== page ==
• The UK has a higher gender pay gap than the OECD average
• Scotland’s pay gap although marginally less than the rest of the UK is still higher than the OECD average
• Closing the gender pay gap in Scotland would contribute an additional £6.5bn to the economy

So for those employers who are committed to closing the gender pay gap, talk to GenAnalytics about the insights we can provide to support you.

We have been undertaking benchmark analysis for employers in transport and logistics, construction, legal, and financial services. Our advice to any organisation is based around the following principles:

• Ownership
• Accountability
• Honesty
• Transparency
• Data Analysis
• Measurement
• People Investment
• Action for change
• Continuous tracking

Let’s keep the gender pay gap on the agenda. It is the right thing to do but for businesses seeking to attract and retain talent and beat the competition – it’s the smart thing to do.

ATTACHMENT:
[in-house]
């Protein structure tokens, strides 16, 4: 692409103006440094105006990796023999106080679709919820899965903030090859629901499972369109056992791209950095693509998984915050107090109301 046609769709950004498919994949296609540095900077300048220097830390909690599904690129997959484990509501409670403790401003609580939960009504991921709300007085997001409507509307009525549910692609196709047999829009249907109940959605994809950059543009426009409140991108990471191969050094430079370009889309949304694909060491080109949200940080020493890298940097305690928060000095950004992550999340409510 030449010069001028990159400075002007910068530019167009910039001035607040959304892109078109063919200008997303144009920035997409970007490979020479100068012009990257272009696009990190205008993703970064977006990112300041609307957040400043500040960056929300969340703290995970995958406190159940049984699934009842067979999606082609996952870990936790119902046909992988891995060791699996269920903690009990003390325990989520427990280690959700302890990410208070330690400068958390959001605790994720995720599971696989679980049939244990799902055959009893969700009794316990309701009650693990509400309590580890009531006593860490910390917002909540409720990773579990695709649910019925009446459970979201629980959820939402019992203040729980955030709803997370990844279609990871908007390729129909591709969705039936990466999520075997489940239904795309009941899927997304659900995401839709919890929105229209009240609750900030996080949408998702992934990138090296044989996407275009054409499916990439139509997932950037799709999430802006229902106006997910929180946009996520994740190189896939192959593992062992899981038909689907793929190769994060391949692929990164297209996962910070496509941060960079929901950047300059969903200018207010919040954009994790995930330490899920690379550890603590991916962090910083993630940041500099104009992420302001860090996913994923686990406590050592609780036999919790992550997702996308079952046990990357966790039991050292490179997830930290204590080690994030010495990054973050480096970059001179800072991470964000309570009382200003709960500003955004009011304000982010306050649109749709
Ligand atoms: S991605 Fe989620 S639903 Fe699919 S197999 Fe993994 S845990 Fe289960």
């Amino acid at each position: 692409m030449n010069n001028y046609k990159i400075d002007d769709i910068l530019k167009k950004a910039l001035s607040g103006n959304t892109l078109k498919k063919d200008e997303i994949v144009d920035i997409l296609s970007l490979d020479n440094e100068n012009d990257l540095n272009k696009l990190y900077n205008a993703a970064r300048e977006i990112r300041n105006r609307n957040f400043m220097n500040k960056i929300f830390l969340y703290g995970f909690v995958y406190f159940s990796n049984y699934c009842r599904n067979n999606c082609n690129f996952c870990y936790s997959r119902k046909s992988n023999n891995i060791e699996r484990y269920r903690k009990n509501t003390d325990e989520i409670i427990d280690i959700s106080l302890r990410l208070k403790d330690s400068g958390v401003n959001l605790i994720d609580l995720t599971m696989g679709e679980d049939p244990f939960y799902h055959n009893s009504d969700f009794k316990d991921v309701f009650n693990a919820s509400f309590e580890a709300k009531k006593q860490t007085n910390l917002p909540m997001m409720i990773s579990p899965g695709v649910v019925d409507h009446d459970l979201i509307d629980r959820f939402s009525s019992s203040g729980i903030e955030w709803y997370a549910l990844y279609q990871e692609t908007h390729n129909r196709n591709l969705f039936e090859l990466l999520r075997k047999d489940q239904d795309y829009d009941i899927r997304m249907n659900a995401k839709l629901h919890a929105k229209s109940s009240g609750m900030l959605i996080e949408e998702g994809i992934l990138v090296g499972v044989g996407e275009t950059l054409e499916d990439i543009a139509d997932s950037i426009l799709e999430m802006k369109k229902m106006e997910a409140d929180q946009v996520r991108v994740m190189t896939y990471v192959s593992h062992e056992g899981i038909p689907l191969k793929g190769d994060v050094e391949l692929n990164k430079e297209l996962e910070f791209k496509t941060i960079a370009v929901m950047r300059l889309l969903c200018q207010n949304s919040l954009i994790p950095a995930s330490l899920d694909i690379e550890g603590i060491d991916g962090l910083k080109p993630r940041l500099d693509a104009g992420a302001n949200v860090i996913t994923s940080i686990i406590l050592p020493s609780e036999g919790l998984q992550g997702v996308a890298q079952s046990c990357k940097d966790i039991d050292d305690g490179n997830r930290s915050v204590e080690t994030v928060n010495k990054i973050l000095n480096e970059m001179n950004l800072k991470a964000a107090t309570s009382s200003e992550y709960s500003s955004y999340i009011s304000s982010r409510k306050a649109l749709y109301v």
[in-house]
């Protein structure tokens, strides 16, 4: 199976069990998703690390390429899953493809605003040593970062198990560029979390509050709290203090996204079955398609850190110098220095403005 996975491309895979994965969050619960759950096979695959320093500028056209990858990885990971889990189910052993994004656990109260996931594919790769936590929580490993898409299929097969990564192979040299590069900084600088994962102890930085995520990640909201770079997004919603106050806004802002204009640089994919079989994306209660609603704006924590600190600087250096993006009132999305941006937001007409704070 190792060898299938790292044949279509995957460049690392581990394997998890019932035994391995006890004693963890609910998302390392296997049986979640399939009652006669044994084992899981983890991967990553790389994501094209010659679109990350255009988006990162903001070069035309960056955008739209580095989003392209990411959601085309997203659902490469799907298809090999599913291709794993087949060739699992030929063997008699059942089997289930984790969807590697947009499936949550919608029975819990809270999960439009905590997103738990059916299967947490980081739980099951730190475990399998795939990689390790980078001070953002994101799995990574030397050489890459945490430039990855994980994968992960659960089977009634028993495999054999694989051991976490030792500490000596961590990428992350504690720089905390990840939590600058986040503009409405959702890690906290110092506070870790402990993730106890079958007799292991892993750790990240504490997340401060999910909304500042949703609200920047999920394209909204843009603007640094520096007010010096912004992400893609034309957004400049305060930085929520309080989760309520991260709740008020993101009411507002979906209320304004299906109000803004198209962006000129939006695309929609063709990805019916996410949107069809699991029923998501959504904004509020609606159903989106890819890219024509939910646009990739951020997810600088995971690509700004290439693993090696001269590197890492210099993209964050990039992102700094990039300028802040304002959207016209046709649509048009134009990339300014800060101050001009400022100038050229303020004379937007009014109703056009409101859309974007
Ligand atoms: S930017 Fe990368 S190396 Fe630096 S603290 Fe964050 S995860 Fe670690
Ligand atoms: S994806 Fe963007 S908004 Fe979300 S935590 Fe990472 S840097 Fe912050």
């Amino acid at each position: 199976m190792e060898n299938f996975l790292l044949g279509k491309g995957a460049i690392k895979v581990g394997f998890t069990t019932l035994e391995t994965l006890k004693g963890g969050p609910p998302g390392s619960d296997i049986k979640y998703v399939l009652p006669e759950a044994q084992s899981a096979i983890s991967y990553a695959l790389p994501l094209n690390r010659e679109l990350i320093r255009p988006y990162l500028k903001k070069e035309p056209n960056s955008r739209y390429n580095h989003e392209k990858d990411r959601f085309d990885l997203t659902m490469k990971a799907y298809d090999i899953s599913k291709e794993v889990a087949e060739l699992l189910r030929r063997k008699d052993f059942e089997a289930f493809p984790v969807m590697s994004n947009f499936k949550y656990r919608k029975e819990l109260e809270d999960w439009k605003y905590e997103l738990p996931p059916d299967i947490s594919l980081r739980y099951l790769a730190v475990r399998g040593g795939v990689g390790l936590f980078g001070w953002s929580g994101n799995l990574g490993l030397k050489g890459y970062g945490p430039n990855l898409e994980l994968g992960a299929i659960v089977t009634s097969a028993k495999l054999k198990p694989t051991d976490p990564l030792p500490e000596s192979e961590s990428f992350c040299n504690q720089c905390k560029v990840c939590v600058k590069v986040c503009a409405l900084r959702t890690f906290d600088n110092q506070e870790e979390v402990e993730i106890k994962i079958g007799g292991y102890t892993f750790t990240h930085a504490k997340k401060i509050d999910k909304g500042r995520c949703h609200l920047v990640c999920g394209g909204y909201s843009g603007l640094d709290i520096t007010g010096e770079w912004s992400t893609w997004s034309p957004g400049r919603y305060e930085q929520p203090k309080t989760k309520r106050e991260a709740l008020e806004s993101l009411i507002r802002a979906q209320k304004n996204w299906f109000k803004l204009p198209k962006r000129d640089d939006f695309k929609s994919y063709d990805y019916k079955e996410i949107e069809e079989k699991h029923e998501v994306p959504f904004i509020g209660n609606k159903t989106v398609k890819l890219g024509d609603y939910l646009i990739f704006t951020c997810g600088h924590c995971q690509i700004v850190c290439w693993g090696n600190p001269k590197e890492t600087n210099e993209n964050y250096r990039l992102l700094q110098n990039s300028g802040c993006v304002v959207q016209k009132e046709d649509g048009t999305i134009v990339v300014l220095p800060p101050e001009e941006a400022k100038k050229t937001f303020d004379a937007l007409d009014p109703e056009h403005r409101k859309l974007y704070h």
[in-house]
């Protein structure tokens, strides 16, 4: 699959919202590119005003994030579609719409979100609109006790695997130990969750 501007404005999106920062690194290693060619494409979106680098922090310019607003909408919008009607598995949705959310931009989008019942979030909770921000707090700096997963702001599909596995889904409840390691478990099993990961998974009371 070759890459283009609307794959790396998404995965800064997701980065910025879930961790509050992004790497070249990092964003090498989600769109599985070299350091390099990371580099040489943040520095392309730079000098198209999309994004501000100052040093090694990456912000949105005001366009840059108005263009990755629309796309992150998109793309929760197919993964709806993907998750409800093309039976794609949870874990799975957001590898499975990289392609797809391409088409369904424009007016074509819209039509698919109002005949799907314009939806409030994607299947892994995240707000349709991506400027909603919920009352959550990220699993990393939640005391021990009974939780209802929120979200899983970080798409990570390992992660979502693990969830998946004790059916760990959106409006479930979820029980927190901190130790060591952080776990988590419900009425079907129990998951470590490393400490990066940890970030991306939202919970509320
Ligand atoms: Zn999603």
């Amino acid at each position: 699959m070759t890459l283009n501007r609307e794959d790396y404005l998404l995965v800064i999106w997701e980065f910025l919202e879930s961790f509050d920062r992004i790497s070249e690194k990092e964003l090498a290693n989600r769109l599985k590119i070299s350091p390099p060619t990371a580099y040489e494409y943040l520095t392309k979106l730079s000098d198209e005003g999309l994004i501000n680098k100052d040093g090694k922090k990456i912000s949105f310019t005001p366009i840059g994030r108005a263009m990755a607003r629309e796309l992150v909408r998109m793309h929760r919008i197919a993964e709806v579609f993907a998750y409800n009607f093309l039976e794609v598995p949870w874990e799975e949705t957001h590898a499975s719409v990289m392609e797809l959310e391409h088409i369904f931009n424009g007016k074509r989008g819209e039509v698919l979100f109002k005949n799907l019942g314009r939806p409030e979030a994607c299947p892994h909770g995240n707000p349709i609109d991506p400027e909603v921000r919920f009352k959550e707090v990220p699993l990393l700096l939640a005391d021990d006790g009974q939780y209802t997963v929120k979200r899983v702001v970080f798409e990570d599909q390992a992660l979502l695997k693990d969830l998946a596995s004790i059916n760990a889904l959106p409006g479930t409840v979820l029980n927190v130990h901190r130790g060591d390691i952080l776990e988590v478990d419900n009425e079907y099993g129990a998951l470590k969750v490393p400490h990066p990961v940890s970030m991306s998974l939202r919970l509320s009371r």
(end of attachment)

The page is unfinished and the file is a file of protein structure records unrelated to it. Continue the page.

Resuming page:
For a confidential discussion about the gender gap gap or wider diversity challenges please contact us.

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The greatest award is doing something you are proud of

It takes time, effort and energy to complete award applications. You might need to speak to different departments to get all the relevant information, you might need to get a sign off from managers before submitting an entry, so perhaps when you get an email or see an alert on another awards event you file it into the ‘nice-to-do but not essential’ pile of work.

Here’s why we think that Scotland’s Diversity Awards are different and that, regardless of your business, your company size, if you are in the third sector or the public or the private, or if you are an individual then you should be applying today.